A crow flew to a branch above where I sat eating last week. It happened a few days in a row. The whole thing stands now like watercolor in my mind, like art that tells a story:
The yellowish green canopy above my usual lunch spot lurched toward gold and crimson. All those leaves blew against gray on white clouds pierced by a distant blue. I watched as a lizard scurried into beams on a bench nearby. Then the flutter of black wings and the deep throat-ed call of a crow broke the spot’s stillness. Just yards away, the contrast of its black cloak against its multicolored throne stabbed with a mysterious impression hard to explain. I was feeling down and frustrated from work, but the whole scene provided a joyful distraction that briefly elevated my spirit.
The next day I sat their again, in the mist, under overcast skies. This time, a large crow (the same one?) perched just above me. I lifted one of my chips as if offering him the Eucharistic Body. He bounced back and forth on the branch, bending his head low, fixing one of his oil-like eyes upon me. I tossed the chip just there, on the cobblestone altar with bloodstained yellow leaves. He hesitated, looking long at the offering. My time was up, I had to go, but I spied him later through the glass, scouring the leafy courtyard for his daily bread.
A package came for me at work that day- my pocket edition of S. T. Coleridge! I reveled in its posh plume jacket and artfully embossed spine. As I thumbed the pages, my eyes fell upon these lines:
O beauteous birds! Me thinks ye measure
Your moments to some heavenly tune!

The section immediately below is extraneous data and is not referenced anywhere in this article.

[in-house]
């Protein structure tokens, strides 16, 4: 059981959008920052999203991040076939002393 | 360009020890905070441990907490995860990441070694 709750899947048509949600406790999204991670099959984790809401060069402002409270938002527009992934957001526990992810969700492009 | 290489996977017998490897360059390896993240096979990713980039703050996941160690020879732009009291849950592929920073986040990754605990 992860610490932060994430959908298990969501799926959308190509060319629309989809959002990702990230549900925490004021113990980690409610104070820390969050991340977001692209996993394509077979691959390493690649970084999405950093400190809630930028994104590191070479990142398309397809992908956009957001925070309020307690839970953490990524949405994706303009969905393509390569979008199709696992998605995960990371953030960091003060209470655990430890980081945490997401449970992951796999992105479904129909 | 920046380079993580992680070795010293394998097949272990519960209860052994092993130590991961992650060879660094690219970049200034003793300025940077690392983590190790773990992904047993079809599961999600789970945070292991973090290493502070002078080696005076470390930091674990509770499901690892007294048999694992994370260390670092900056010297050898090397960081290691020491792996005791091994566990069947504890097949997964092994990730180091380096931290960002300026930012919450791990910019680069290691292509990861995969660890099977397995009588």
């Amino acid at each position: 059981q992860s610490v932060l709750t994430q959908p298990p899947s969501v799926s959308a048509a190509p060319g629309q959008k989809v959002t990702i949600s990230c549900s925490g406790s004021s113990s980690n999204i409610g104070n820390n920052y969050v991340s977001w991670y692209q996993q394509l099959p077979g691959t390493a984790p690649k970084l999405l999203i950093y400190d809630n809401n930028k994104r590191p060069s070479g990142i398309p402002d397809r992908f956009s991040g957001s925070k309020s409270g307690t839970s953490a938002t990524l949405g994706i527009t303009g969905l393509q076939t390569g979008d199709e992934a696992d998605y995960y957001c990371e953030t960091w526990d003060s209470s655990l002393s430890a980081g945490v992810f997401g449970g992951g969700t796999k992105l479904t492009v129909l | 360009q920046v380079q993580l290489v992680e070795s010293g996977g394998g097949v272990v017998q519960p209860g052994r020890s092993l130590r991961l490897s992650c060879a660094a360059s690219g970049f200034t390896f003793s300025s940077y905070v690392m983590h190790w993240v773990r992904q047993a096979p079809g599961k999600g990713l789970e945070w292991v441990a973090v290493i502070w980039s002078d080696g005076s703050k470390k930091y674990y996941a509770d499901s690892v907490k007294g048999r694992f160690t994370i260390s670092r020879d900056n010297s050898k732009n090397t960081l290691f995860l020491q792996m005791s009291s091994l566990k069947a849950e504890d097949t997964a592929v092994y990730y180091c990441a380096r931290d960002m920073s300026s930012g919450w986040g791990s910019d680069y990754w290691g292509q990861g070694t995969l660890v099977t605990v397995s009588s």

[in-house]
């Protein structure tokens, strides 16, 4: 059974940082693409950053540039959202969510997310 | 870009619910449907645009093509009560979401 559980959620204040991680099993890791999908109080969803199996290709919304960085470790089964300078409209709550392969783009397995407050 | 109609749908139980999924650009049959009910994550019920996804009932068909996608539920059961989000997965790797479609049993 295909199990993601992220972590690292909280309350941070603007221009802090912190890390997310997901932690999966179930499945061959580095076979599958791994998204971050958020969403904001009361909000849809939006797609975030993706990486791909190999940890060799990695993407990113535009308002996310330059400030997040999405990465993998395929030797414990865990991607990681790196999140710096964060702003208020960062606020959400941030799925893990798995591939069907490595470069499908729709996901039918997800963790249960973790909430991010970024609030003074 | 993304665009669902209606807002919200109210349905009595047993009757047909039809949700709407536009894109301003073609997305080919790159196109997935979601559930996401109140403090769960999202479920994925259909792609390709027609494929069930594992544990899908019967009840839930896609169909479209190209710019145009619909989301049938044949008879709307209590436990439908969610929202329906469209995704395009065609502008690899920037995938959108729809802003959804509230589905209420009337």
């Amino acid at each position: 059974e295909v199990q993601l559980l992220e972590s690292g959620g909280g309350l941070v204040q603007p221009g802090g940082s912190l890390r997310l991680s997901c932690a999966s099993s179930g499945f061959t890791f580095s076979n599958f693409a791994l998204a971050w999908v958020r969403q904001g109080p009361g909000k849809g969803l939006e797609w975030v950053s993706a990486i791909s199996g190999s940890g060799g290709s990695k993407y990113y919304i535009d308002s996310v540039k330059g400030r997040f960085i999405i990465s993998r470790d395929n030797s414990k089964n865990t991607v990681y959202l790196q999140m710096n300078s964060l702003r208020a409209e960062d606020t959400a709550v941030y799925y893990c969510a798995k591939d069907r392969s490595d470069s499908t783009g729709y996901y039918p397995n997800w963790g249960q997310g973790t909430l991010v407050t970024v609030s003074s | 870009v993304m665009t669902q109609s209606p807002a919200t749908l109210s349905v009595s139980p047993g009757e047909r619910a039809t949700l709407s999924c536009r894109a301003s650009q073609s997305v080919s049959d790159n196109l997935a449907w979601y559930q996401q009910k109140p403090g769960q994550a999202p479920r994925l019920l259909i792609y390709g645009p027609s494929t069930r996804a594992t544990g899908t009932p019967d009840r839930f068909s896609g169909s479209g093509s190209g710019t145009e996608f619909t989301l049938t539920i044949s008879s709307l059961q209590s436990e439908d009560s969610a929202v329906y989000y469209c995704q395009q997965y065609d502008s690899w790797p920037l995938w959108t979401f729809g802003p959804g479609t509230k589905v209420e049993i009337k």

Coincidence? Providence? Well, I don’t believe in sheer coincidence, so . . . Before, when the crow surprised me in the courtyard, I secretly longed for him to utter some dark riddle or prophecy. And I believe he did. I had an inexplicable sense that the whole scene was spun by the Master Poet, the True Spell Teller, just for me. It flew down right when my spirit struggled, tossed by waves of frustration and exhaustion. The whole thing sparked a darkly tinged gladness. It provided a brief alcove of hope, a fleeting respite of joy. I’ve had these sorts of experiences before. I know I’m not the only one.
Of course, some will chalk it up to chance, or to psychological peculiarities, or even to biological evolution. But on theological grounds, even “chance” falls under the umbrella of Providence – so that’s out. And I personally know others I trust, who don’t share my particular psychological quirks, who say they’ve had similar experiences – so that’s out too. And if, as the priests of biological evolution insist, I can’t trust my spirit about such experiences because they are fictions of the brain, developed for the survival of the species, then why, in turn, I ask, should I trust the brains that come up with such theories? No, self defeating philosophies must go too.
I think these respites of joy make most sense viewed from the Church’s Credo. The Church knows the Father of creation as the ultimate gift giver, extending Jesus and the Spirit as two open hands. All his children know he gives good things to those who ask. But even when we don’t ask, he sometimes astonishes us with secret manna. He seldom spoils us with such things, but gives us what we need when we need it. Just when you think your last guiding star has sank into darkness, your faith gone, your hope dashed, he sends you a fiery, yet fleeting token of his love! At such times, I’m reminded that the Bard is still spinning his grand tale and I’m one of the characters. I’m a lyric in the Master’s poem; I’m wet paint in his unfinished watercolor.